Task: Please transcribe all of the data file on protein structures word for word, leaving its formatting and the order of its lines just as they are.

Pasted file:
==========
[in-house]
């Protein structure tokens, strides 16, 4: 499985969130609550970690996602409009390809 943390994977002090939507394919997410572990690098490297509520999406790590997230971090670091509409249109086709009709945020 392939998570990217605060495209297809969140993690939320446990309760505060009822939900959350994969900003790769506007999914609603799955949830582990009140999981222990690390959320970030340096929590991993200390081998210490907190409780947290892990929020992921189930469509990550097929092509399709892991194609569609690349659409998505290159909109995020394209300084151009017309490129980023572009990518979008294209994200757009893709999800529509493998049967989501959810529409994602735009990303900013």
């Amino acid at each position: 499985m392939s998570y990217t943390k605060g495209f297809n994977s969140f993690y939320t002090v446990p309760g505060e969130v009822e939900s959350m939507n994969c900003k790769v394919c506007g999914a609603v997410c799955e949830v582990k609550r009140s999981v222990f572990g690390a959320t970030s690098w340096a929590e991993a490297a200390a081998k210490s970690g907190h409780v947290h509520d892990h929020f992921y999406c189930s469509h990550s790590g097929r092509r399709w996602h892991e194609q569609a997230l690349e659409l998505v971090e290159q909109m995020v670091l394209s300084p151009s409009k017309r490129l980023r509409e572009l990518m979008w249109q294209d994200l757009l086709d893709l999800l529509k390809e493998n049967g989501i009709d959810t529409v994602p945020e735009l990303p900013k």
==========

[in-house]
């Protein structure tokens, strides 16, 4: 499985969130609550970690996602409009390809 943390994977002090939507394919997410572990690098490297509520999406790590997230971090670091509409249109086709009709945020 392939998570990217605060495209297809969140993690939320446990309760505060009822939900959350994969900003790769506007999914609603799955949830582990009140999981222990690390959320970030340096929590991993200390081998210490907190409780947290892990929020992921189930469509990550097929092509399709892991194609569609690349659409998505290159909109995020394209300084151009017309490129980023572009990518979008294209994200757009893709999800529509493998049967989501959810529409994602735009990303900013």
């Amino acid at each position: 499985m392939s998570y990217t943390k605060g495209f297809n994977s969140f993690y939320t002090v446990p309760g505060e969130v009822e939900s959350m939507n994969c900003k790769v394919c506007g999914a609603v997410c799955e949830v582990k609550r009140s999981v222990f572990g690390a959320t970030s690098w340096a929590e991993a490297a200390a081998k210490s970690g907190h409780v947290h509520d892990h929020f992921y999406c189930s469509h990550s790590g097929r092509r399709w996602h892991e194609q569609a997230l690349e659409l998505v971090e290159q909109m995020v670091l394209s300084p151009s409009k017309r490129l980023r509409e572009l990518m979008w249109q294209d994200l757009l086709d893709l999800l529509k390809e493998n049967g989501i009709d959810t529409v994602p945020e735009l990303p900013k």